It’s this thought – this insight – that I want to leave you with to reflect on:

The only way to gain a clear picture of the person you are meant to become is to stop fighting who you already are. 

***

You can find AP2’s personal blog here at: https://clear-air-turbulence.com

You can also find him on Medium at: https://anxiouspilot2.medium.com

Or on Twitter at: @AnxiousPilot


24 thoughts on “How To Gain a Clear Picture of Your Future Self

  1. Beautifully, powerful and inspiring! Thank you, AP2 for opening up this window into your process and all the wisdom you are gaining with each step of the way!

  2. I agree with both of the first two comments, with a caveat. We can’t take the “future self” too seriously. No one has that kind of crystal ball. Whatever we envision, life will throw a pitch that we can’t expect.

    1. Great point. I think if you take your future self too seriously you reject who you currently are. I believe that’s exactly what I was doing. Thanks for your thoughts Vic 🙏

  3. I truly agree with your idea. most of us are trying to fight and ignore our current selves. Accepting our current situation helps us to know exactly that this is where we are supposed to be. And it gives us the courage and faith to venture out more of who we are supposed to be

    Much thanks to you for this great reminder.

    1. Precisely. We take our future selves too seriously. In doing so reject who and where we currently are. Thank you for adding your thoughts/your kind words. Wishing you well 🙏

  4. Beautiful insights, AP2! I remember that once I also wrote a letter to my future self. Since then I moved twice, but I am sure that it is somewhere in one drawer. I am so curious to know what I wrote in 2015, I remember clearly the year because I was going through a tough time, I was also very much stressed because of my job. someone advised me to write (and send, but I didn’t send it) a letter to my future self. I have an objective for the next days. Thank you for reminding it to me with your post.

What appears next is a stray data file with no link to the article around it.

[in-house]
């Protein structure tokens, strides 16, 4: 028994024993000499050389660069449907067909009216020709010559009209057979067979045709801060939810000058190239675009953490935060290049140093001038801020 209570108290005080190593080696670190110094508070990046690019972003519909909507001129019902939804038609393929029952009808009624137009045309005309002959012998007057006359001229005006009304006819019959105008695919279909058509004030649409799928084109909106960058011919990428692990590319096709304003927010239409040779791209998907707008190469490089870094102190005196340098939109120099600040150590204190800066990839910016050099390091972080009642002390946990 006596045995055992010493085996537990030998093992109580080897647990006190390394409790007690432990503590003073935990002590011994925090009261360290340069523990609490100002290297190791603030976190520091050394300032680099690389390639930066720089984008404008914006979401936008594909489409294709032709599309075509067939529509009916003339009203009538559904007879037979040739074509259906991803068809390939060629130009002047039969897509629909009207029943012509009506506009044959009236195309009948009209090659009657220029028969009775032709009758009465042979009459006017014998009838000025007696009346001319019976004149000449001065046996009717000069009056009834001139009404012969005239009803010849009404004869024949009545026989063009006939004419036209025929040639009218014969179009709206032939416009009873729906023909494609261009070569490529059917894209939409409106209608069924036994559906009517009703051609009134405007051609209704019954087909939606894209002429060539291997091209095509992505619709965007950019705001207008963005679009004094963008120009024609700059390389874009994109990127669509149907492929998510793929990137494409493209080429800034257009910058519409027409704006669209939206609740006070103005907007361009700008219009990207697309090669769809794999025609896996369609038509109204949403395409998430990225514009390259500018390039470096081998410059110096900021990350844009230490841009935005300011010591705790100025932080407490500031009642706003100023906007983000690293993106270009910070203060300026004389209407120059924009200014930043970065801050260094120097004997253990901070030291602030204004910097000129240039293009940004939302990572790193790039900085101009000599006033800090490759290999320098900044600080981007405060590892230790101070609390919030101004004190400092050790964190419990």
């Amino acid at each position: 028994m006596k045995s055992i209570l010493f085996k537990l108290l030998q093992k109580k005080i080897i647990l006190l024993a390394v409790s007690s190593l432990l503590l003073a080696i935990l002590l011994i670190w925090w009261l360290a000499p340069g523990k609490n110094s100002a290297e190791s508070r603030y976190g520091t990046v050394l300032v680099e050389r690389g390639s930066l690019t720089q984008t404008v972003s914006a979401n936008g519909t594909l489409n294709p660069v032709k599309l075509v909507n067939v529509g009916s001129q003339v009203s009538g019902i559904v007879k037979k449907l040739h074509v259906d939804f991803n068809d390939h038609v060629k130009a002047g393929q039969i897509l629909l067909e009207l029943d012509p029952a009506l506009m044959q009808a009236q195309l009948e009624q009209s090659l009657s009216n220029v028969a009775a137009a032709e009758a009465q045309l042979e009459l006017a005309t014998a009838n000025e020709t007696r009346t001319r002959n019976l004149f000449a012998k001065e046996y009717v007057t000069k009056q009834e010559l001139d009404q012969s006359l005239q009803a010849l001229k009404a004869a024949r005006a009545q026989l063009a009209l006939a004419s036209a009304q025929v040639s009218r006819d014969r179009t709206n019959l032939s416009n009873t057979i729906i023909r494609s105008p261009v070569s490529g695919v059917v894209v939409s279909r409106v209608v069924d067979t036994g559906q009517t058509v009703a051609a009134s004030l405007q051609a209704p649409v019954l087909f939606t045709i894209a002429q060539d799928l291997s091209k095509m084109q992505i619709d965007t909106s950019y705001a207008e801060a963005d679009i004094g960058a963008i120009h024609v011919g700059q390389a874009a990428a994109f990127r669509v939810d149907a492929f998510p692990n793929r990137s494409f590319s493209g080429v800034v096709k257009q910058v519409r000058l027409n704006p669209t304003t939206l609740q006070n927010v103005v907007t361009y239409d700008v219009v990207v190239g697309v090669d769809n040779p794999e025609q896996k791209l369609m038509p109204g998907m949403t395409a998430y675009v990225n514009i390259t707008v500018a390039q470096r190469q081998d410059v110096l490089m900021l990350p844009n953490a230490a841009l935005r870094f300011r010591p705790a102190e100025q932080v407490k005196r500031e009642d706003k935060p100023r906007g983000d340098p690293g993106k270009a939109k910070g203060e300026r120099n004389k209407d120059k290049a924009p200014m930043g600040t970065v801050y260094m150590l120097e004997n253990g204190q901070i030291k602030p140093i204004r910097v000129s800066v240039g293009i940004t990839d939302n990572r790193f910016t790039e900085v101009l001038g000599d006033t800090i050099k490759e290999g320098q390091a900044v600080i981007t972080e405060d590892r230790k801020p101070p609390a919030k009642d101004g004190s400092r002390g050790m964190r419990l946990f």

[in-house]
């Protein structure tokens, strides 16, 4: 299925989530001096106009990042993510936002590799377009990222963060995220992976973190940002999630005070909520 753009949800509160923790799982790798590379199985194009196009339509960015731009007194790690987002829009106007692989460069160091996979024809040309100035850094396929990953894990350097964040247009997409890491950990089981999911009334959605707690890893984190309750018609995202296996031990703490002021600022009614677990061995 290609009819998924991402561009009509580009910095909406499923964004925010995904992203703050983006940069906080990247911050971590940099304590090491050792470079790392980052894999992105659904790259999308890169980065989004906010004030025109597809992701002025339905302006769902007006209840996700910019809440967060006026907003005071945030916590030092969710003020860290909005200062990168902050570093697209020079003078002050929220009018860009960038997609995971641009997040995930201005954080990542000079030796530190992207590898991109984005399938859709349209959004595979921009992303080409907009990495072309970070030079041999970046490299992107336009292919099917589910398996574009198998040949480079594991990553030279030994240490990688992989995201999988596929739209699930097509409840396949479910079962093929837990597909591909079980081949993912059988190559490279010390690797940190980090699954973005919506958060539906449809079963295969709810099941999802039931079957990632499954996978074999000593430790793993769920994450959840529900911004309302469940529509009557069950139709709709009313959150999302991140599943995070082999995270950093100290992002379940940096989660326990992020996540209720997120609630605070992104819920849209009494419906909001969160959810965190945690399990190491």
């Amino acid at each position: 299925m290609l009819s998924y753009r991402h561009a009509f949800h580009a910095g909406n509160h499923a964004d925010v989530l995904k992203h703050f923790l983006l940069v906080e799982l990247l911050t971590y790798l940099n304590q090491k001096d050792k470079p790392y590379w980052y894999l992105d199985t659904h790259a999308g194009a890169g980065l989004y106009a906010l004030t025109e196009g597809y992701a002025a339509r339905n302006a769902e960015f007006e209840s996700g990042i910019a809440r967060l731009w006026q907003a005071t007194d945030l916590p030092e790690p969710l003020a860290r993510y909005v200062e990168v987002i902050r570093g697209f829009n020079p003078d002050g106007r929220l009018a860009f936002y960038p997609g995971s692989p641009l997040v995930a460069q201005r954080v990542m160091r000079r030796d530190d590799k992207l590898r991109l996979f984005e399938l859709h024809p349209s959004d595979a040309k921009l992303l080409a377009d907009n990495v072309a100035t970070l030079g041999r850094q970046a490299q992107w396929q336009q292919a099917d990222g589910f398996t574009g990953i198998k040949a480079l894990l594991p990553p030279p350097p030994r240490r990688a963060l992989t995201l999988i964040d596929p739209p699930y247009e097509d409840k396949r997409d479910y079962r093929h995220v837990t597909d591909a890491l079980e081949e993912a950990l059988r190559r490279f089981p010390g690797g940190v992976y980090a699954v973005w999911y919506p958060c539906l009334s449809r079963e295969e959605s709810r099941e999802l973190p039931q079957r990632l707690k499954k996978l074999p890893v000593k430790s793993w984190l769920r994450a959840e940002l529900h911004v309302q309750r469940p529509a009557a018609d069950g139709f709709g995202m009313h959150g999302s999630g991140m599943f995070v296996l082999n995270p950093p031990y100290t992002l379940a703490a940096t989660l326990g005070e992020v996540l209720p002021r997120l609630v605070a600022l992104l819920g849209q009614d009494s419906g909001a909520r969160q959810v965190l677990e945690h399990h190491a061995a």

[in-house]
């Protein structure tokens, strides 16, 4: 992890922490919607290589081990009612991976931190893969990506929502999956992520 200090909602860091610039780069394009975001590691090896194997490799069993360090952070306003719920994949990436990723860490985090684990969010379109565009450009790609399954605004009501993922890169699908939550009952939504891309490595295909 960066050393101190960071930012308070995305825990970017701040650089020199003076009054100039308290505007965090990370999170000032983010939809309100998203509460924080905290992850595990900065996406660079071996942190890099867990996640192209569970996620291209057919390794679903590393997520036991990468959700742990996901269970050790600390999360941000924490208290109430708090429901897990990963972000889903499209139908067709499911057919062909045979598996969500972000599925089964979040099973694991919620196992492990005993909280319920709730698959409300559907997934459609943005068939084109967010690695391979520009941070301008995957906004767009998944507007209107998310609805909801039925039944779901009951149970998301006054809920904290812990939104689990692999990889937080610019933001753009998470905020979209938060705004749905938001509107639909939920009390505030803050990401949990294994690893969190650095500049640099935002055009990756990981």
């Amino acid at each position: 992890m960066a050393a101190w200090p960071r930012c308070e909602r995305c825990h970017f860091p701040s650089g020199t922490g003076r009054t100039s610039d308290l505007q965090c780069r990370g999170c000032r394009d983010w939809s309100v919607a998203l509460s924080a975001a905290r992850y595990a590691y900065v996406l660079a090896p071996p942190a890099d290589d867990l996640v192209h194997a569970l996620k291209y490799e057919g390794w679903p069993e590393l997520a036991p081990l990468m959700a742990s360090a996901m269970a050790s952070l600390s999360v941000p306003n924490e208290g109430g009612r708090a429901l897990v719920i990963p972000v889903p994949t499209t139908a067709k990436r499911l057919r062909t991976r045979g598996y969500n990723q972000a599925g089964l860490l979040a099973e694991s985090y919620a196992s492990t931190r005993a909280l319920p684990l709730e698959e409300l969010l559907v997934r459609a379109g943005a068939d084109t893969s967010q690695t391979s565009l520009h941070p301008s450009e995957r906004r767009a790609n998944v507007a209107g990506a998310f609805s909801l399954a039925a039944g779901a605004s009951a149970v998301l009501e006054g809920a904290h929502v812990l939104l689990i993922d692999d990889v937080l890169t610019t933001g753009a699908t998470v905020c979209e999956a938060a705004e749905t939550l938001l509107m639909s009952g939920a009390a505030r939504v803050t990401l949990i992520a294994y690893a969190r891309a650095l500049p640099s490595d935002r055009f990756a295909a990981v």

1. I think I might make a habit of writing to my future self. I found it extremely clarifying. Thanks for reading and adding your thoughts Cristiana. I’m glad it served as a useful reminder 🙏

  5. As I approached 18, I was expecting some miraculous transformation into an adult, some different person. It never happened. I am still the same 3-year-old girl climbing the willow tree in her mother’s sweater and falling to the ground. I still like finding pictures in the clouds and eating chocolate. We are always ourselves, even when we become a pilot, a teacher, a writer or a parent. You are still the little boy who enjoys building things with Legos.

    AP, I found this post to be very touching and also very insightful. I feel your struggles, and I applaud you for sharing strategies helpful to all of us as we move forward.

    All the best! <3

    1. Thank you Cheryl. It’s been a difficult time but I’m muddling my way through it. I believe you’re right. Those of us that feel lost – like we don’t know who we are suppose to be – is more a case of forgetting who we always were. My hope in sharing these struggles is to let others know they are not alone. I try to share advice I’ve found particularly helpful myself. Thank you for your kind words as always Cheryl 🙂🙏